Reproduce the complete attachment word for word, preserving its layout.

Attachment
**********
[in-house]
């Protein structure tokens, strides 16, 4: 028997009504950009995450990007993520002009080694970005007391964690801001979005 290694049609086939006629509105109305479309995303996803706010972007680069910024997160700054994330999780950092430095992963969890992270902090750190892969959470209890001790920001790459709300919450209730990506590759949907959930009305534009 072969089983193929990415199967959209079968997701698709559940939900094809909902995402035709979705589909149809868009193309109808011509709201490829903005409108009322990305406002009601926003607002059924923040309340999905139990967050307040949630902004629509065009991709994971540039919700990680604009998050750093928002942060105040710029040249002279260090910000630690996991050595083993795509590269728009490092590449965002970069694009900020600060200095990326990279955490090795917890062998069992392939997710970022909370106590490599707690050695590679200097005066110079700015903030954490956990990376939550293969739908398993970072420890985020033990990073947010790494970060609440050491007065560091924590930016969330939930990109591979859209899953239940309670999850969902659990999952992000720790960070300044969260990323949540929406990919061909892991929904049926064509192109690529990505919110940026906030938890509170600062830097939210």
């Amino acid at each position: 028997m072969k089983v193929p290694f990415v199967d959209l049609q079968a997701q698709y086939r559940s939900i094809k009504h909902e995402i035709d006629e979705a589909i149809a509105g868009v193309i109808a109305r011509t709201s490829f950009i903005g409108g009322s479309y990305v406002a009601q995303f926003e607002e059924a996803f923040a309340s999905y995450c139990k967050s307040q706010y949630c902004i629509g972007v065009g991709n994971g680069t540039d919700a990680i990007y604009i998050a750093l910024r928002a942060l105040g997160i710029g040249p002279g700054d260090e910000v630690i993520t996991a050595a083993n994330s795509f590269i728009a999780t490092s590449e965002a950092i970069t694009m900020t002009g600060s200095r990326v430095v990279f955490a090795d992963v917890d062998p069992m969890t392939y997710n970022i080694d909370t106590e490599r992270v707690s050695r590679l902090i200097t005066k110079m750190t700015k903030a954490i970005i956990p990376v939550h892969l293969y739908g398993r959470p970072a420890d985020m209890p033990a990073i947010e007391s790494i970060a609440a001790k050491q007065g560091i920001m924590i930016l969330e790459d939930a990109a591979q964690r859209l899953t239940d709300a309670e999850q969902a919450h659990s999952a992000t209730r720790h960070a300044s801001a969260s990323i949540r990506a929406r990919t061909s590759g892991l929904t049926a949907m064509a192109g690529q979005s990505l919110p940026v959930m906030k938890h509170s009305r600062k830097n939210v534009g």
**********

[in-house]
């Protein structure tokens, strides 16, 4: 028997009504950009995450990007993520002009080694970005007391964690801001979005 290694049609086939006629509105109305479309995303996803706010972007680069910024997160700054994330999780950092430095992963969890992270902090750190892969959470209890001790920001790459709300919450209730990506590759949907959930009305534009 072969089983193929990415199967959209079968997701698709559940939900094809909902995402035709979705589909149809868009193309109808011509709201490829903005409108009322990305406002009601926003607002059924923040309340999905139990967050307040949630902004629509065009991709994971540039919700990680604009998050750093928002942060105040710029040249002279260090910000630690996991050595083993795509590269728009490092590449965002970069694009900020600060200095990326990279955490090795917890062998069992392939997710970022909370106590490599707690050695590679200097005066110079700015903030954490956990990376939550293969739908398993970072420890985020033990990073947010790494970060609440050491007065560091924590930016969330939930990109591979859209899953239940309670999850969902659990999952992000720790960070300044969260990323949540929406990919061909892991929904049926064509192109690529990505919110940026906030938890509170600062830097939210």
């Amino acid at each position: 028997m072969k089983v193929p290694f990415v199967d959209l049609q079968a997701q698709y086939r559940s939900i094809k009504h909902e995402i035709d006629e979705a589909i149809a509105g868009v193309i109808a109305r011509t709201s490829f950009i903005g409108g009322s479309y990305v406002a009601q995303f926003e607002e059924a996803f923040a309340s999905y995450c139990k967050s307040q706010y949630c902004i629509g972007v065009g991709n994971g680069t540039d919700a990680i990007y604009i998050a750093l910024r928002a942060l105040g997160i710029g040249p002279g700054d260090e910000v630690i993520t996991a050595a083993n994330s795509f590269i728009a999780t490092s590449e965002a950092i970069t694009m900020t002009g600060s200095r990326v430095v990279f955490a090795d992963v917890d062998p069992m969890t392939y997710n970022i080694d909370t106590e490599r992270v707690s050695r590679l902090i200097t005066k110079m750190t700015k903030a954490i970005i956990p990376v939550h892969l293969y739908g398993r959470p970072a420890d985020m209890p033990a990073i947010e007391s790494i970060a609440a001790k050491q007065g560091i920001m924590i930016l969330e790459d939930a990109a591979q964690r859209l899953t239940d709300a309670e999850q969902a919450h659990s999952a992000t209730r720790h960070a300044s801001a969260s990323i949540r990506a929406r990919t061909s590759g892991l929904t049926a949907m064509a192109g690529q979005s990505l919110p940026v959930m906030k938890h509170s009305r600062k830097n939210v534009g």